The word has its origin in ancient Greek: Psalmoidia i.e. ‘singing to the harp’, and we find the word again in Psalter, derived from Psallein ‘playing the strings with the fingers’.
Psalmodies, written for and dedicated to David Starobin, has no specific religious content or aim; the collection of eleven pieces forms a concert-suite, displaying a wide range of emotions; from the jubilant to the dismal, the guitar playing the natural leading part ‘inside’ a chorus of woodwinds and strings.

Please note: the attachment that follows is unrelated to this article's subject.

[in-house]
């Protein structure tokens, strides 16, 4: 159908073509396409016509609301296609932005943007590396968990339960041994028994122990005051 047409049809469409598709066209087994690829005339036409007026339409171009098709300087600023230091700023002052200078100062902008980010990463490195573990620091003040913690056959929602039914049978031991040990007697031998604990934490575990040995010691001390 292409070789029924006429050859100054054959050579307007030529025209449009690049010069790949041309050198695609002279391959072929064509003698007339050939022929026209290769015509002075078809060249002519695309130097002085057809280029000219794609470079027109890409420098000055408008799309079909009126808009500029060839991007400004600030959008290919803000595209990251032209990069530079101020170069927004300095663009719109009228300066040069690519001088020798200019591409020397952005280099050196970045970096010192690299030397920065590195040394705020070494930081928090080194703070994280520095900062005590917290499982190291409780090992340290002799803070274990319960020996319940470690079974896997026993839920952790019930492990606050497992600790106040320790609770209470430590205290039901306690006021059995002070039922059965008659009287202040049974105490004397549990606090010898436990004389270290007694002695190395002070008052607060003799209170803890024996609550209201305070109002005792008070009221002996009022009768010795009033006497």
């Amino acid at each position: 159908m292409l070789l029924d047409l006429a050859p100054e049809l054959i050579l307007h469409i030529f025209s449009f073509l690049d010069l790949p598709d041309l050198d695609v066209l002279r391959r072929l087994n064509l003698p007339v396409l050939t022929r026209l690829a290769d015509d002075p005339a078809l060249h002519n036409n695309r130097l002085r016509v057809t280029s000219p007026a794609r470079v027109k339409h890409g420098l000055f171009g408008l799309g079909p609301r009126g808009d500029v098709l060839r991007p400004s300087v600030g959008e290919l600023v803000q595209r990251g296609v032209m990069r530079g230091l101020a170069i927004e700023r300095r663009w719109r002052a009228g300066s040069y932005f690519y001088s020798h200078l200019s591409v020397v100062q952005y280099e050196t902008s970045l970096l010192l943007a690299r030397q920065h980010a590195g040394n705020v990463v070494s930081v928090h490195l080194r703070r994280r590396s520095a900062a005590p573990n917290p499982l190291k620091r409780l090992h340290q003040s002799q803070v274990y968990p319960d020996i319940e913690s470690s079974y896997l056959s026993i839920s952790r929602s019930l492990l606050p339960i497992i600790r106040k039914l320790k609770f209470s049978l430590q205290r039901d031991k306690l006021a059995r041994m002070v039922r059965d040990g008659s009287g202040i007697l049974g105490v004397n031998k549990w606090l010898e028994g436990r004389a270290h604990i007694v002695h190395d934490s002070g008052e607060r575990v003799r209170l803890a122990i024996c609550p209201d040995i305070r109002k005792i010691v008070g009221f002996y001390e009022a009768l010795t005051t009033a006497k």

The title and each movement mirrors the variety of moods, from the secular feast of A Fanfare for All to the sacred introversion of A Prayer with Halo.
Psalmodies opens with a guitar-solo and closes down with one: the rejoicing Entrance for One and the hushed, melancholy Exit for One, thus exemplifying the emotional compass, which I, in an essay on my first symphony; ‘Himmelhoch Jauchsend-zum Tode betrübt’ entitle: Of Joy and Grief. Of Worship and Oblivion.
- Poul Ruders
The three movements for solo guitar (I, VII and XI), along with a short transitional movement, can be played separately as a suite for solo guitar - and are published as such: Psalmodies - Suite for Guitar Solo, WH 30179.